Murdoch Stymied?  

Murdoch Stymied?  

Murdoch Stymied?  

What the foreign papers are saying.
Dec. 5 1998 3:30 AM

Murdoch Stymied?  

    The Italian papers Thursday reported an early setback to Rupert Murdoch's new efforts to establish a European media empire based in Milan, Italy. In an interview that appeared last week in one of his British papers, the Times, Murdoch described his ambition to get a big stake in the European media market. He has established a European company, News Corp Europe, through which he hopes to set up partnerships with media companies across the continent. But what his interviewer described as "the first and most significant part of a new attack on the continental European market"--a joint venture with Telecom Italia, the Italian national telecommunications company, in digital satellite TV in Italy--was reported to have run into difficulties.
       Under pressure from the Italian government, which fears his ambitions, Telecom Italia was reported to have effectively reneged on its understanding with Murdoch and to be holding talks with other potential partners. The Italian Communications Minister Salvatore Cardinale said in an interview Thursday with La Repubblica of Rome that Murdoch's attitudes "lead one to believe that he wants to take everything, starting with football rights." The Financial Times of London reported Thursday that the deal would have included Murdoch acquiring pay-TV rights to all Italian first division and second division soccer matches for five years.

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n another interview with the conservative Milan newspaper Il Giornale, the Italian communications minister said he feared that Murdoch's "firepower" meant there was a risk that his new Italy-based company might get into a monopolistic position. Illustrating the difficulties and sensitivity surrounding broadcasting regulation in Europe, Le Monde of Paris led Thursday on the controversy and delays over a proposed new law for reorganizing public service broadcasting in France. In an editorial, it blamed Prime Minister Lionel Jospin for "the general confusion."
       In Britain, the press was entirely dominated Thursday by a domestic story that has attracted little attention abroad--a dramatic split in the Conservative Party between its national leader, William Hague, and its leader in the House of Lords, Lord Cranborne, heir to a 400-year-old political dynasty. Hague summarily dismissed Cranborne Wednesday after learning that he had reached a private deal with Labor Prime Minister Tony Blair for a temporary reprieve for 91 hereditary peers instead of the planned immediate elimination of all hereditary peers. " Tories in Turmoil," said the Guardian; "Hague on the Ropes," said the Sun; "Humiliated," said the Daily Mirror--and the rest of the British national press agreed.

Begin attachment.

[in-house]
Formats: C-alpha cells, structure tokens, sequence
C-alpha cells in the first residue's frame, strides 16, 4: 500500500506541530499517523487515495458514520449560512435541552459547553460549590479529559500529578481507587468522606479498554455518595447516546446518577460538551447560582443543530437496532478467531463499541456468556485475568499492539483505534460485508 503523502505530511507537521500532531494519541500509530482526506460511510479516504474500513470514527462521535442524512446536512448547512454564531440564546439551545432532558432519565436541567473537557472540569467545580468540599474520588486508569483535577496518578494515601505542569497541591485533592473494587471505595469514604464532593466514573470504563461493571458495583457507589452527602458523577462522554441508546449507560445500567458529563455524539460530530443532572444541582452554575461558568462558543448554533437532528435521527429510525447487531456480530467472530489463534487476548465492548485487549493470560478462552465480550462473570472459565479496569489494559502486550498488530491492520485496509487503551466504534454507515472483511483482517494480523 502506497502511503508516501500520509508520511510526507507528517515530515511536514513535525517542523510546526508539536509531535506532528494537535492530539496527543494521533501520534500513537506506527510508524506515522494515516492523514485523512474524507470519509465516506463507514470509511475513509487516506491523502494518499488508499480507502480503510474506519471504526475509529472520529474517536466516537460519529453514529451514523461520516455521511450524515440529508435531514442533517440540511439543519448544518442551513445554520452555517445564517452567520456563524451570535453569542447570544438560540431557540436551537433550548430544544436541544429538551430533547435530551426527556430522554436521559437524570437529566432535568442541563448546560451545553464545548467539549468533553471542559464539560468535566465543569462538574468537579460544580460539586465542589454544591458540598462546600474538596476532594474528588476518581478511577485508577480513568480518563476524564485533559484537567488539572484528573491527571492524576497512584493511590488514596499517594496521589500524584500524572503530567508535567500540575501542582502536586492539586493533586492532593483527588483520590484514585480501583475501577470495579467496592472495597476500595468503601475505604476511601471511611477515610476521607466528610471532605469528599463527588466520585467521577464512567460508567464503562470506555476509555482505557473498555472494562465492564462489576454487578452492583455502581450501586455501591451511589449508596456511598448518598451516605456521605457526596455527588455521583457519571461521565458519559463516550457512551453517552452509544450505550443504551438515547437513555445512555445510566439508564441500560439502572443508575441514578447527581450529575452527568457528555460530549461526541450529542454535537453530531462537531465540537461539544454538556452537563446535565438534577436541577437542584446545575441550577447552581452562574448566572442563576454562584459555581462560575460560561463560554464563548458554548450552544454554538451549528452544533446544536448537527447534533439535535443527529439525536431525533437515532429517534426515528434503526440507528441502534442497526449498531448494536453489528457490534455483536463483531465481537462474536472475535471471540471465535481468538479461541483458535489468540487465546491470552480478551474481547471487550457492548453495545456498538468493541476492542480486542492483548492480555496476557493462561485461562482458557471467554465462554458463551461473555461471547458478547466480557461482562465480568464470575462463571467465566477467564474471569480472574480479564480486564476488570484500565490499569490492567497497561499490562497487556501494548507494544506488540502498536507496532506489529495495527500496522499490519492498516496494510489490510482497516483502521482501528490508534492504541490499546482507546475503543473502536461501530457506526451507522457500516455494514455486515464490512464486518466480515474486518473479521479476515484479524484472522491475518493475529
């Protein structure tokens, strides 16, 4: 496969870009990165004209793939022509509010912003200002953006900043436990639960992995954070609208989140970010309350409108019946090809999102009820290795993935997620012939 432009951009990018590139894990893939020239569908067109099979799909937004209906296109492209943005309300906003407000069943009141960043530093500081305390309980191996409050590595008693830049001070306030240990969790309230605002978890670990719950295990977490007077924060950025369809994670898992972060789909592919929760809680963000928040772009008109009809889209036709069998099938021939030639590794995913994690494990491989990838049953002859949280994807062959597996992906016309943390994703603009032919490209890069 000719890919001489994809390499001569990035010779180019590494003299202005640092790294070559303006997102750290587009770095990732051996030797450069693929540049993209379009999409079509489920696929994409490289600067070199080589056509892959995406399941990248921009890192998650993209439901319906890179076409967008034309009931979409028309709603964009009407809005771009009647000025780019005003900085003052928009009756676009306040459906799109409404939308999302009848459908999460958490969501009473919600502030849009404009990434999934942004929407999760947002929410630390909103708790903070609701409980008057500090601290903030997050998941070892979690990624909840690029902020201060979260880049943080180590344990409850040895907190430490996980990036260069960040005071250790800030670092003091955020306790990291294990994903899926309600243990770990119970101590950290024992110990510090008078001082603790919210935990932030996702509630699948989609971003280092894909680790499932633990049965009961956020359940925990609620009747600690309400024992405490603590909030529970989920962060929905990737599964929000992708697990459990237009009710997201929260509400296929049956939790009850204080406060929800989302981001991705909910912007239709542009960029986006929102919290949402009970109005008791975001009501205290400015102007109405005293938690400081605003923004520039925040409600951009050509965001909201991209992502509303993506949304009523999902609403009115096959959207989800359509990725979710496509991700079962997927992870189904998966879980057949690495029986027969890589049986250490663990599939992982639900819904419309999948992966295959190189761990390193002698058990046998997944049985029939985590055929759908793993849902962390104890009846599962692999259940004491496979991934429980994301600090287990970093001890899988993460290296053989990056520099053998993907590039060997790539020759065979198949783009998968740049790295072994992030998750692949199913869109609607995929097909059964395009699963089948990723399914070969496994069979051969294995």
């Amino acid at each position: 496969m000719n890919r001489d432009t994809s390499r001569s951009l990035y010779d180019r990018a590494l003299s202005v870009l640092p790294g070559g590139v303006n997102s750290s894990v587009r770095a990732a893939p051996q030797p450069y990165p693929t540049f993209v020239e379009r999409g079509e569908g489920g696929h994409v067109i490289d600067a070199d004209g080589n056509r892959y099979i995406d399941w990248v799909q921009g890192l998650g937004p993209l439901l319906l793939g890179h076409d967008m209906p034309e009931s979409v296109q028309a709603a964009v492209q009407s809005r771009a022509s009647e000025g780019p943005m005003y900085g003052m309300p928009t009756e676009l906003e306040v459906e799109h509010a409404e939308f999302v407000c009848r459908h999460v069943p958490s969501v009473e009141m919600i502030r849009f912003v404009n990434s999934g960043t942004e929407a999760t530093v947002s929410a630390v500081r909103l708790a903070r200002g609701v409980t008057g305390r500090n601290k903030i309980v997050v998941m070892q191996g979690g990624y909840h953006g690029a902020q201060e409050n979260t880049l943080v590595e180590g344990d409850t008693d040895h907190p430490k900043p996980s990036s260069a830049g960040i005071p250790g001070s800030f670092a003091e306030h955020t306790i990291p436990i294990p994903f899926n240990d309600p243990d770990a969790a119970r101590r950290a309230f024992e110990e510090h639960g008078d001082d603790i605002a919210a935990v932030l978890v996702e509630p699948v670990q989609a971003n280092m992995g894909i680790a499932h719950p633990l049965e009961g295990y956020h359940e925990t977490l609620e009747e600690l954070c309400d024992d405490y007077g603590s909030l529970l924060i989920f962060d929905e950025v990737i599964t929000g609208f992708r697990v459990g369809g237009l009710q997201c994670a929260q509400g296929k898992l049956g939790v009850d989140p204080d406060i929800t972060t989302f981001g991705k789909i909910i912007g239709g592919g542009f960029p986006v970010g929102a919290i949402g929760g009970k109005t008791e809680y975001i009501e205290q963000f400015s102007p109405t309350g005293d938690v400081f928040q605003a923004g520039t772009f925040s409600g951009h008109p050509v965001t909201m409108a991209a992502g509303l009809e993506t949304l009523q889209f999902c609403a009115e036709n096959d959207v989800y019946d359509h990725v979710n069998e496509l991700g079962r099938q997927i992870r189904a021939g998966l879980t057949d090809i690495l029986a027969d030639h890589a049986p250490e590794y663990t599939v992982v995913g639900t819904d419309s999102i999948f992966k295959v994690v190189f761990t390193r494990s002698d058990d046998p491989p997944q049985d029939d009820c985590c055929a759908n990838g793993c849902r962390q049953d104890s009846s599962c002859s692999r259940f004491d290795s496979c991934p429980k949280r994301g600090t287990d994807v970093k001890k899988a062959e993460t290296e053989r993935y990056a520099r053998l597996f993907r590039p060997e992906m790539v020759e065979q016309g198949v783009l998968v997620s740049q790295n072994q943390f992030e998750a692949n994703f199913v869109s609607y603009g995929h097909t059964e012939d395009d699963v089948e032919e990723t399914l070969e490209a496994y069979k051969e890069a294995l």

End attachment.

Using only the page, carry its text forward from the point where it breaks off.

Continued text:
l Mundo of Madrid led Thursday with a story saying that conservative Prime Minister José Maria Aznar has declared "war on the new Franco-German socialist axis," which is pushing for tax harmonization throughout the European Union, against the opposition of both Britain and Spain. This proposal, which has caused a great outcry in the largely Euroskeptic British press, has brought the left-leaning British government and the conservative Spanish one together in an alliance against the countries with whom Blair is supposed to be pursuing, together with President Clinton, the ill-defined political "Third Way." A summit meeting in France Thursday between Blair and French President Jacques Chirac was reported on the front page of the conservative Le Figaro of Paris to be focusing on closer defense cooperation between the two countries, a matter on which both countries could agree.
       In Israel both the liberal Ha'aretz and the conservative Jerusalem Post led Thursday, 10 days before Clinton's planned visit there, with reports that the Israeli government has said it will not carry out the next stage of its withdrawal from the West Bank if the Palestinian Authority does not halt violence, accept that prisoners who have committed terrorist acts will not be released, and renounce its intention unilaterally to declare a Palestinian state.
       Ha'aretz's main editorial was devoted to this week's international conference in Washington on the return to Jewish Holocaust survivors of property plundered from them by the Nazis and their allies. Urging quick action, Ha'aretz said, "The goal should be clear: to assist, with all possible speed, the aged and ill Holocaust survivors to improve their quality of life in their final years."